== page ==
The starting point for the reflection that inspired this study is the synchronism, as put forward by Spengler, between the period that should unfold between AD 2000 and 2200, and the Roman period from 100 BC to AD 100. I analysed Roman civilisation during the Late Republic period and drew a parallel with the contemporary age, from 1950 to the present day. I comparatively examined the approach of the Roman man and the contemporary man to space, as a physical and political entity, and his relationship with desire, time, music, literature and technology, defining two or more conceptual domains in order to verify any possible isomorphism.

Spengler's theory is daunting for an artist who believes in his ability to create works, because it induces a great fear: what would remain for the artist if his ability to create were removed?

The artist is an inventor (past part. of invenire), in the sense that he "finds". And so, like a sleuth, work started on following the traces left by works of art, to understand where we are going. The outcome is that we have entered a period that, for contemporary society, represents a new Renaissance. In Roman society, this "Renaissance" finds a direct parallel in the Second Style of painting (about 100-20 BC).

The intention is not to establish a logic in history, but rather to assess how much more ground we have before us – in other words, the works of human beings.

Giambattista Vico has pointed out how when man first stood erect, he became aware of the sky. The sky became manifest to him and this was the beginning of all astronomy, of all cosmogonic order and of man's own perception of himself as a historical being. (14) Man's desire to express himself has led to the development, over time, of the language that we call art. Art strives to be an act of freedom and a manifestation of our own creative ability. Could art exist without creation?

With the unprejudicedness of an artist, these were the premises for an outline comparison between the visual art of our age, since 1950, and Roman painting from about 120 to 80 BC.

The following tables are a selection of a group of 29 comparative charts. Each chart was created associating a Roman domus with a work of art. The illustrations for the archaeological part emerged from a meeting with Mr Domenico Esposito, who, with his long experience, helped make this study possible.

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Left: Mark Rothko, Untitled, 1951. Oil on canvas, 236,9 x 120,7 cm

Right: Pompei, Casa di Sallustio, atrium. II century BC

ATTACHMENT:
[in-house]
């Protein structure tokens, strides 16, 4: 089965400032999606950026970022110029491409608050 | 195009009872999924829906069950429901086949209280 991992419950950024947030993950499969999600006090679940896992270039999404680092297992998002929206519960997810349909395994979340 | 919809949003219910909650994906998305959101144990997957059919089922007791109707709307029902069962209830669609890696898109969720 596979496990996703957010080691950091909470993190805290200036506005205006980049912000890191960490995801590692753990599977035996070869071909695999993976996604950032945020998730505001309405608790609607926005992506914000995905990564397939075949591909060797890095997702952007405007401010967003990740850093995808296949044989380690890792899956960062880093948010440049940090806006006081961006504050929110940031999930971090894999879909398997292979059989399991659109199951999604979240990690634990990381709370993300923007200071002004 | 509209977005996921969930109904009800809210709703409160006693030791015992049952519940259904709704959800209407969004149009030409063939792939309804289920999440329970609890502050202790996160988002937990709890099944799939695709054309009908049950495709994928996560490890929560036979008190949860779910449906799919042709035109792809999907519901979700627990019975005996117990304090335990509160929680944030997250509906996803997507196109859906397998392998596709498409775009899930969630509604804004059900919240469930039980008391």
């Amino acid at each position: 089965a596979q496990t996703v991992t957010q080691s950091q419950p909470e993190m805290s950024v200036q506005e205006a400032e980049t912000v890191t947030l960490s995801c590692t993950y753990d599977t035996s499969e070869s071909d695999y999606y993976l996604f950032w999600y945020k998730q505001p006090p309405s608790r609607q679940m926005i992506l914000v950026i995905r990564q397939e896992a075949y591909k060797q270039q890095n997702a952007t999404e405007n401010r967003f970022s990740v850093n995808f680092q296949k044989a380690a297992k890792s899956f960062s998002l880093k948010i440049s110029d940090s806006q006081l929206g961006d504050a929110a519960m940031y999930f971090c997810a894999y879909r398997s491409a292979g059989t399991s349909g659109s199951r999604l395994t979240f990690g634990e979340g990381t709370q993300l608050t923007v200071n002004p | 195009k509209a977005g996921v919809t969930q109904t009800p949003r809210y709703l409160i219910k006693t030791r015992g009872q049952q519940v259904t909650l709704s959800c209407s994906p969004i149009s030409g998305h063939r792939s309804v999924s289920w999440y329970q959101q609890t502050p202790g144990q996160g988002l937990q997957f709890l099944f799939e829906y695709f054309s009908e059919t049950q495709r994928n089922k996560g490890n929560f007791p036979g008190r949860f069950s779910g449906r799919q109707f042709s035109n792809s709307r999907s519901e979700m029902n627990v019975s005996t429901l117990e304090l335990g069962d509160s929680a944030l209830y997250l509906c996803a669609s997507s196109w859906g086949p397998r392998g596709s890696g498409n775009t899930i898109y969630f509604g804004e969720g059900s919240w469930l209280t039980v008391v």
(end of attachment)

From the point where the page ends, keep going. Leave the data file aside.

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Left: Jannis Kounellis, Senza Titolo, 1967. Parrot, iron Right: Pompei, Casa del Naviglio, painted frieze of I Style. Mid II century BC

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Left: Giulio Paolini, Quadri di una esposizione, 2013.

Installation view at the Italian Pavillion. 55th Biennale di Venezia “Il Palazzo Enciclopedico”

Right: Pompei, Villa dei Misteri, atrium, North wall.

Decorative scheme of II style.

80 BC

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Right: Laure Prouvost, Farfromwords: car mirrors eat raspberries when swimming through the sun, to swallow sweet smells, 2013 mixed media. Detail of installation at fondazione Maramotti, Reggio Emilia. Left: Pompei, Casa del Braccial d’Oro, triclinium, North wall.

35 – 45 d.C.

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Left: Tauba Auerbach, Untitled (Fold), 2012. Acrylic on canvas / Wooden stretcher 152.4 x 114.3 cm Right: Pompei, Casa del Sacello iliaco, East wall. 40-25 a.C.

Paolo Chiasera

Paolo Chiasera (1978 Bologna) is an artist, writer and curator. In 2013, he founded 'Secondo Stile: nomadic canvas-based artist-run exhibition-space'. Chiasera is the author of Painting 1: analysis and convergences (2011, Oslo University),The horizon after commodity, notes on perversion (2011, Oslo University), Secondo Stile (2015, upcoming publication). Among the major exhibitions: MACRO (Rome, 2008) MARTa Herford (Herford, 2009) SMAK (Gent,2010), Bergen Kunsthall (Bergen, 2011), MAN (Nuoro, 2014), De Vleeshal (Middelburg, 2014).

( 1 )

Emile Benveniste, Problèmes de linguistique générale II, Gallimard (1974). 64

( 2 )

“The signature lies in the essence and it is like a lute that remains silent, mute and misunderstood, but if someone plays it, then it can be heard".Giorgio Agamben, Signatura Rerum – Sul metodo, Bollati Boringhieri (2008). 44

( 3 )

Oswald Spengler, Il tramonto dell’ Occidente, Longanesi editore (2008). 261-273

( 4 )

Hans Belting, I Canoni dello Sguardo – Storia della Cultura Visiva tra Oriente ed Occidente, Bollati Boringhieri (2010)

( 5 )

Quentin Meillassoux, Time without Becoming (Middlesex University: London, 8 mai 2008) (2008). 3

( 6 )

Ibid. p. 1

( 7 )

Ibid. p. 8

( 8 )

Douglas Hofstader, Godel, Escher, Bach: un’Eterna Ghirlanda Brillante, Adelphi (2007). 54

( 9 )

Ibid. p. 54

( 10 )

George Didi Hubermann clarified the methodological premises of Aby Warburg’s nameless science in L’Immagine Insepolta –Aby Warburg, la memoria dei fantasmi e la storia dell’arte, Bollati Boringhieri (2006). See especially the third part, The Image-Symptom, 416-455

( 11 )

Goethe identifies two laws: the law of inner nature, on the basis of which plants are constituted, and the law of external (environmental) circumstances, by which plants are modified. J.W. Göethe, La morfologia delle piante, Ugo Guanda editore (2008), 100

( 12 )

Ibid. 312.

( 13 )

pengler, Il tramonto dell’ Occidente, 179

( 14 )

Giambattisa Vico, La scienza nuova, Bompiani (2012)